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This volume describes the genetic mechanisms that govern the development and evolution of animals and plants. In particular, the book focuses on animal and plant species evolving in isolated habitats and species colonizing new territories. This approach - studying "founder" populations - enables geneticists to more readily identify some of the evolutionary pressures affecting the speciation process. The Founder Principle in population genetics was elucidated in large part by Hampton Carson in classic studies of Hawaiian fruit flies (Drosophilia). The editors of this volume have commissioned seventeen chapters by an internationally recognized group of geneticists who discuss the Founder Principle in relation to plant speciation, chromosomal evolution, molecular evolution and development, sexual selection, and genetic changes in natural populations. The volume was organized as a tribute to Professor Carson on the occasion of his retirement from the University of Hawaii.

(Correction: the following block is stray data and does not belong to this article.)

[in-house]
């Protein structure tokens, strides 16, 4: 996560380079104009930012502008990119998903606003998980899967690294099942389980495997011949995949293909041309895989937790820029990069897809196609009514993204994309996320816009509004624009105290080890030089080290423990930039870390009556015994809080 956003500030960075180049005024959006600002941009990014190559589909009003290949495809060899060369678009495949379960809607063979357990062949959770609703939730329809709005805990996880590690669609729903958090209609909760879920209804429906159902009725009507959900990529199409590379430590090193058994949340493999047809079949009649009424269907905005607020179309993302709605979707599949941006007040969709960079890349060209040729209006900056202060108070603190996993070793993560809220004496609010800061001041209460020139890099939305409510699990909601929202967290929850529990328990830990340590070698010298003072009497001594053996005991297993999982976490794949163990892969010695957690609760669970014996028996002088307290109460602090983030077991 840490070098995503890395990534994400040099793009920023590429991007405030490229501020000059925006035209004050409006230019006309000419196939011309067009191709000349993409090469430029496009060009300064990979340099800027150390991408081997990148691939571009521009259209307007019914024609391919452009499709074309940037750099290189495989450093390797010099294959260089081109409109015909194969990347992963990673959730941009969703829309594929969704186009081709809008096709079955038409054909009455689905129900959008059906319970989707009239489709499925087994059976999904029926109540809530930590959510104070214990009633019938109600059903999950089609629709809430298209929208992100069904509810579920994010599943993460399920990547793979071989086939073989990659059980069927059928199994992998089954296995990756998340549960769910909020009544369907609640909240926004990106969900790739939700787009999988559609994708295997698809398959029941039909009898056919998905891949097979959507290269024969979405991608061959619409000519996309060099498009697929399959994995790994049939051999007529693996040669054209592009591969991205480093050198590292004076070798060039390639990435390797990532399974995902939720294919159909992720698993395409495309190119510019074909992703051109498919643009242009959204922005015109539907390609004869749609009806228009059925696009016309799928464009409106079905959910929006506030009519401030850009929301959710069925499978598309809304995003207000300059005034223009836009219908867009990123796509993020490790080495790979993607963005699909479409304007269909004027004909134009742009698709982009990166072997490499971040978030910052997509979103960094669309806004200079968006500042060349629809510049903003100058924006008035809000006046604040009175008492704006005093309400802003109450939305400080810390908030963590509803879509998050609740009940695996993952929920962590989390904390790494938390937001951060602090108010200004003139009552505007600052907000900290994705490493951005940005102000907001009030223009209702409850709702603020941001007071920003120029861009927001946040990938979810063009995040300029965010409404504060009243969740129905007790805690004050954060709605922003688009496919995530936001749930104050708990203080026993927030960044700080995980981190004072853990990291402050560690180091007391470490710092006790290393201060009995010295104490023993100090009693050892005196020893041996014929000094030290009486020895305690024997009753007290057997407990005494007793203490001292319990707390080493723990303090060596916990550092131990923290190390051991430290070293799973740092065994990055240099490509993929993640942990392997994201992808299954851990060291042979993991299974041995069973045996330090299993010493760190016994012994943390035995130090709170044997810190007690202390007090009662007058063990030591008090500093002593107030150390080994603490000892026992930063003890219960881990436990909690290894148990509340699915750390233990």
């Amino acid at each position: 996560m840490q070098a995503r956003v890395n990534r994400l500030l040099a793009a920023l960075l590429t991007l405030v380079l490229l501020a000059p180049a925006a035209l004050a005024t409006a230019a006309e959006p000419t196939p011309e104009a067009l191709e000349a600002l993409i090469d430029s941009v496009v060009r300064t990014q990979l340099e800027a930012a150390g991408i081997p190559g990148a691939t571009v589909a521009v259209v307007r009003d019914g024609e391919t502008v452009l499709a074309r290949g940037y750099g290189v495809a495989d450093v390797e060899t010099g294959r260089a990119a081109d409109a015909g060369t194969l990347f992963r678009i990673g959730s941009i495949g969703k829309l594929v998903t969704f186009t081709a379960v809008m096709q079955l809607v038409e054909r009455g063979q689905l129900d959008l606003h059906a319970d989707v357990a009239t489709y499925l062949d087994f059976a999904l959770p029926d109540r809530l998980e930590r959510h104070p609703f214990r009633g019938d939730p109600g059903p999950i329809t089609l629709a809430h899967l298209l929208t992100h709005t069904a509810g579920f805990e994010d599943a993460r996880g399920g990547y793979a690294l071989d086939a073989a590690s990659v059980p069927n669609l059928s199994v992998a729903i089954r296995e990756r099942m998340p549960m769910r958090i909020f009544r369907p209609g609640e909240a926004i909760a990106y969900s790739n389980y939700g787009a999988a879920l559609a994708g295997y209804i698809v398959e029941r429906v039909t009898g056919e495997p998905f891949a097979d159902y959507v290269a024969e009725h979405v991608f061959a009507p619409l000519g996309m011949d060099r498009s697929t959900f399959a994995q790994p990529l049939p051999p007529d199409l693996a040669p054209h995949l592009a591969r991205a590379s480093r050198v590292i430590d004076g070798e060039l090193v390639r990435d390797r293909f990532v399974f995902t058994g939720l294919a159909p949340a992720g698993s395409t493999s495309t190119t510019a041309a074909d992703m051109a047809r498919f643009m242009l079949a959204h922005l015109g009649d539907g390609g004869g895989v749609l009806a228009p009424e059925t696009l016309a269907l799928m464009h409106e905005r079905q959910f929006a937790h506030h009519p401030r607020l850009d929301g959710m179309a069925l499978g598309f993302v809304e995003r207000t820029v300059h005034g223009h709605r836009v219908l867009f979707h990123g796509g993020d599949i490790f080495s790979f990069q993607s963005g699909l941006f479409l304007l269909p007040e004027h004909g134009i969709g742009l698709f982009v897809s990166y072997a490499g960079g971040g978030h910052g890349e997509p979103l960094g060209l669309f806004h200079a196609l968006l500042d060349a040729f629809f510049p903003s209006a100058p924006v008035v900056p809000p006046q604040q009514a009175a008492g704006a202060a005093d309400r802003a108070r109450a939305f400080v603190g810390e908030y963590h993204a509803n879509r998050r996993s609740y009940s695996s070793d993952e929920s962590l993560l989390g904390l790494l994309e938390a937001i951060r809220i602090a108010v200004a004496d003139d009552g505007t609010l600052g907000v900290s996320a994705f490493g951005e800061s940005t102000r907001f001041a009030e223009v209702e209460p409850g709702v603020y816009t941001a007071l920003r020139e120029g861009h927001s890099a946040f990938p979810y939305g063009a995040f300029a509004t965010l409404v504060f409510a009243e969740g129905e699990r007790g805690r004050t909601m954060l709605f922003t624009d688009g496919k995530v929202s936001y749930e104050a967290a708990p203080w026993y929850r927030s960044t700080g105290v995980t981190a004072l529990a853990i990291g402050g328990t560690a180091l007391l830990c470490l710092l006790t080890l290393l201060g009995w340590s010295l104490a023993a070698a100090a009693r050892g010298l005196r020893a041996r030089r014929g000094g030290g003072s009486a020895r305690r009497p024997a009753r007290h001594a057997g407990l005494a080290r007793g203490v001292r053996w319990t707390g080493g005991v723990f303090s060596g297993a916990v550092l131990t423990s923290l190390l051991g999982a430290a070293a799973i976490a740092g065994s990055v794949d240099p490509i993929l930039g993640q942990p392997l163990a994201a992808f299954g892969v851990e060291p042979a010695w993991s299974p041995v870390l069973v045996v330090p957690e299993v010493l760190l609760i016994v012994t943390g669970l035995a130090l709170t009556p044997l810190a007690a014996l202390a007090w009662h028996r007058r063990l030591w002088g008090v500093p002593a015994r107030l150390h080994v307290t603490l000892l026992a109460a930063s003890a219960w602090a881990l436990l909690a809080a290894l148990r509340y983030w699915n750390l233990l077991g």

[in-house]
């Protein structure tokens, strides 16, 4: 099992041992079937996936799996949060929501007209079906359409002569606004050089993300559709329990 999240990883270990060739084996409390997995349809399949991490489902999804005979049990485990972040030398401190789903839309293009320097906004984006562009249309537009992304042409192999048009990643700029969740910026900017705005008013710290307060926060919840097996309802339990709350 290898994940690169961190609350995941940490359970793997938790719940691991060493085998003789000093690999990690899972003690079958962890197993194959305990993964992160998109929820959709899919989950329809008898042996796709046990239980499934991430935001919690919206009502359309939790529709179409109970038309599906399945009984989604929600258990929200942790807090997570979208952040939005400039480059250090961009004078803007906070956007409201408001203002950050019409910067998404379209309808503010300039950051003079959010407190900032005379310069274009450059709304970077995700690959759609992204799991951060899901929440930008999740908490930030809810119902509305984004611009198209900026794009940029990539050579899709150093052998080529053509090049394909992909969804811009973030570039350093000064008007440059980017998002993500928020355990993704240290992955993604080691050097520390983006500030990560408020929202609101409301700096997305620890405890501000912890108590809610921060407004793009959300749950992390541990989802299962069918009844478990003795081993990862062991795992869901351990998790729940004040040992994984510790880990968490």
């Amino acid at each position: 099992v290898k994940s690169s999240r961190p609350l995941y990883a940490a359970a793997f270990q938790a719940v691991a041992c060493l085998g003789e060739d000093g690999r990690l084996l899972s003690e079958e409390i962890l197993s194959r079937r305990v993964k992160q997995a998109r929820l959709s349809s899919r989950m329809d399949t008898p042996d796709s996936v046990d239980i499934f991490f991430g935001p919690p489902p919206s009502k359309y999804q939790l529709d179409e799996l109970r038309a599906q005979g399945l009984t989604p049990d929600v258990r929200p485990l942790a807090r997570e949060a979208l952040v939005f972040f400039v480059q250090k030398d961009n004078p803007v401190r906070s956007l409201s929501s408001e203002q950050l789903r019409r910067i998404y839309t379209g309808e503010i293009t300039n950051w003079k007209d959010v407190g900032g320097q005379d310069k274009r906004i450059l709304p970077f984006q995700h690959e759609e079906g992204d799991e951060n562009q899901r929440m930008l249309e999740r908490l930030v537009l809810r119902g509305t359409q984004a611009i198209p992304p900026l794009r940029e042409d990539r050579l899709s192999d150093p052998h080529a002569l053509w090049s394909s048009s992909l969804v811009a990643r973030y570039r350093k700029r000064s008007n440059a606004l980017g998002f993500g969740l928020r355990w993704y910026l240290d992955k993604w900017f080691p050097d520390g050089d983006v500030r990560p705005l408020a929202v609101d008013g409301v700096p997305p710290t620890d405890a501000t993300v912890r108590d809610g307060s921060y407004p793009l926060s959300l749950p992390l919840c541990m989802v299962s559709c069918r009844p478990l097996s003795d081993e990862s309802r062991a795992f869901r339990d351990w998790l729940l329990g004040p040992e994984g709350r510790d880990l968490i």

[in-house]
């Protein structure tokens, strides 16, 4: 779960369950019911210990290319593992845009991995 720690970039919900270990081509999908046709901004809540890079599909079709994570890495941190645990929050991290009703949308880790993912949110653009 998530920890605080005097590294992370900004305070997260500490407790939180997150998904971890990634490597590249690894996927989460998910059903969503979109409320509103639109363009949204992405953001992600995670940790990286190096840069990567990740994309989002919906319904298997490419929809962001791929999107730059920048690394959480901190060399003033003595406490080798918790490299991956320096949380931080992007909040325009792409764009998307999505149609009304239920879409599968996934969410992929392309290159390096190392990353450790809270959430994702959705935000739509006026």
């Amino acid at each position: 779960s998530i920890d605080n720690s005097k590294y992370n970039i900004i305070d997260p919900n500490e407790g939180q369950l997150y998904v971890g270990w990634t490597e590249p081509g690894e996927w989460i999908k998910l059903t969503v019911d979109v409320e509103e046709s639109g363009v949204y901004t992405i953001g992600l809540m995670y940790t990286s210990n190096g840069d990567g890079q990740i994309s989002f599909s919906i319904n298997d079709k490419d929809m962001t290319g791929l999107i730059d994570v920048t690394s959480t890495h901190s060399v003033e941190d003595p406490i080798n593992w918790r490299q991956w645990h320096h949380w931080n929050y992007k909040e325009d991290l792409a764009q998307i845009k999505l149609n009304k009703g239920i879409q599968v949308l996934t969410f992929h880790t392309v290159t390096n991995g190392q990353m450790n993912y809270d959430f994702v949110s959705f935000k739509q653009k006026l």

"These essays explore the nature and importance of the "founder effect"--a genetic phenomenon considered to be increasingly important to the formation of species in plants and animals . . . . Contributors include such well-known longtime researchers as James V. Neel and Ledyard Stebbins. For an audience sophisticated in genetics, including upper-division undergraduates and graduate students." --Choice "This book should be consulted by all those interested in speciation. It is a definitive statement of ideas from the "Hawaiian school" of evolution, including a new theory from Kaneshiro about the effect of founder events on female preferences. Many of the papers are of wider interest than the title of the volume might suggest, and address such diverse subjects as adaptive radiation in plants, karyotypic evolution, sexual selection, and the genetics of the Yanomama Indians." --The Quarterly Review of Biology
Number Of Pages: 392
Published: 1st June 1989
Country of Publication: US
Dimensions (cm): 23.0 x 15.0 x 2.7
Weight (kg): 0.97